The United States Federal Bureau of Investigation (FBI) issued a warning to private company partners that the HelloKitty ransomware group (aka FiveHands) has added distributed denial-of-service (DDoS) attacks to their extortion methods. Coordinating with the Cybersecurity and Infrastructure Security Agency (CISA), the FBI explained that the ransomware group will shut down their victims’ websites in DDoS attacks if they refuse the ransom demands. The HelloKitty ransomware group is known for extracting sensitive data from the victims’ compromised servers before encrypting them. By using the exfiltrated files as leverage, the threat actors pressure victims into paying the ransom by threatening to release the stolen data on their data leak website.
According to the FBI, the threat actors implement a DDoS attack on a company’s public website if they refuse to pay the ransom or do not respond quickly. HelloKitty (FiveHands) actors demand customized Bitcoin (BTC) ransom payments equivalent to each victim’s ability to pay. The threat actors either post the stolen data on their Babuk site “payload.bin” or sell it to a third-party data broker if the victim does not pay the ransom. The HelloKitty operators utilize several tactics and techniques to breach the targeted networks, including compromised credentials and security flaws in recently patched SonicWall products, including CVE-2021-20016, CVE-2021-20021, CVE-2021-20022, and CVE-2021-2002.
In November 2020, HelloKitty began as a human-operated ransomware group and quickly attracted the FBI’s attention in January 2021. In February, the group was responsible for breaching and encrypting the CD Projekt Red systems and stealing source codes from Cyberpunk 2077, Witcher 3, Gwent, and other games. Although it was never confirmed, HelloKitty claimed that the stolen CD Projekt Red files were purchased by a third party. The ransomware group has been using a Linux variant targeting VMware’s ESXi virtual machine platform since July 2021. HelloKitty is one of many ransomware groups targeting Linux servers after companies switch to virtual machines for more efficient resource use and easier device management. Ransomware operators can simultaneously encrypt multiple servers with a single command by targeting a company’s virtual machines, saving the group time and effort. HelloKitty was increasingly active in July and August since they started using the Linux variant in their attacks, according to victim submissions on the ID Ransomware platform.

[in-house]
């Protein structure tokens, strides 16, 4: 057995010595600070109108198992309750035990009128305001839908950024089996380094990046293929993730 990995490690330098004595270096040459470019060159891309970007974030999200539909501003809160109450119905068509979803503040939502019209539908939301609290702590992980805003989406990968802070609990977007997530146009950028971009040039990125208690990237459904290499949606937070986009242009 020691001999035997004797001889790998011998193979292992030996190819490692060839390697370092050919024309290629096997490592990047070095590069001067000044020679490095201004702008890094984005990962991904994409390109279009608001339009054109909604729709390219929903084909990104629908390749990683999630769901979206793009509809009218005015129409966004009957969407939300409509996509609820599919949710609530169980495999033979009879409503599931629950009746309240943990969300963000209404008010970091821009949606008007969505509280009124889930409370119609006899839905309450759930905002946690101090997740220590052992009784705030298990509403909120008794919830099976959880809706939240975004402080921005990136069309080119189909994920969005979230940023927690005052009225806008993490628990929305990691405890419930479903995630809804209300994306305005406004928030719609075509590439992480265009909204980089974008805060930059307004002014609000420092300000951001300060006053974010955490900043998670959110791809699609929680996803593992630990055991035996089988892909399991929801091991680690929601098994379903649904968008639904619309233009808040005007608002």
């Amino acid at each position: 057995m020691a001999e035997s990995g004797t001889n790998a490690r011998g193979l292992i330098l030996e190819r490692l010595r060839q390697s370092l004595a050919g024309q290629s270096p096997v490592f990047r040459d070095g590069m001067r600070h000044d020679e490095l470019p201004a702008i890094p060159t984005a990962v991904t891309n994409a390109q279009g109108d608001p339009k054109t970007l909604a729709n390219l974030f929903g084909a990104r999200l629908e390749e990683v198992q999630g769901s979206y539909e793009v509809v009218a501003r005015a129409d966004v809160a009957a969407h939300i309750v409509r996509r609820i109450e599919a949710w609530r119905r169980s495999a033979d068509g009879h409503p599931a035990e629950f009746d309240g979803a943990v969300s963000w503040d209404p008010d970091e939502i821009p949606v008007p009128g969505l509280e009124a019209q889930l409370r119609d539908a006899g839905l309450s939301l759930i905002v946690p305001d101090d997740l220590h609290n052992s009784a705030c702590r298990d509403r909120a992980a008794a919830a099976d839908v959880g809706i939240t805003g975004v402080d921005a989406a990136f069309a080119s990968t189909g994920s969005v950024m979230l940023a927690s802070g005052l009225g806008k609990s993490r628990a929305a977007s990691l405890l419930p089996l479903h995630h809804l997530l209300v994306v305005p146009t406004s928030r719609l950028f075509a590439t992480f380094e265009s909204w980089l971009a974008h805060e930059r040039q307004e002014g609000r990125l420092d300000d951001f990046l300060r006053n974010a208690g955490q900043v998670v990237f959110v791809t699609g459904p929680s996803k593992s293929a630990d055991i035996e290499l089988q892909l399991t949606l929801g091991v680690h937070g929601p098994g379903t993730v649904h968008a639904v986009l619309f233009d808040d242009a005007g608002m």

To assist cybersecurity professionals and system administrators in guarding their networks against coordinated HelloKitty ransomware attacks, the FBI added an extensive collection of indicators of compromise (IOCs) in their alert. With ransomware groups like HelloKitty adding more complex extortion techniques, including DDoS, to their attack arsenal, it’s crucial that companies view paying threat actors the ransom as a “last resort”. Groups like HelloKitty will deploy different extortion tactics, like DDoS, to squeeze payments out of victims.
At SpearTip, our certified engineers have the experience in handling these situations and negotiating with threat actors, so your company won’t have to. In any situation, threat actors are never to be trusted because they will try to implement a DDoS attack on your company’s website even after payment has been made
With our certified engineers working 24/7 at our three Security Operations Center locations, we continuously monitor your networks for potential threats, including HelloKitty. The most effective route in protecting your company’s network is always being proactive. A great proactive tool we offer clients of any size is our ShadowSpear Platform, our endpoint detection and response system, because it prevents ransomware, like HelloKitty, from infiltrating your company’s servers and provides a direct communication line to our engineers should you have any questions. Our engineers can be reached through email at [email protected].
If your company is experiencing a breach, call our Security Operations Centers at 833.997.7327 to speak directly with an engineer.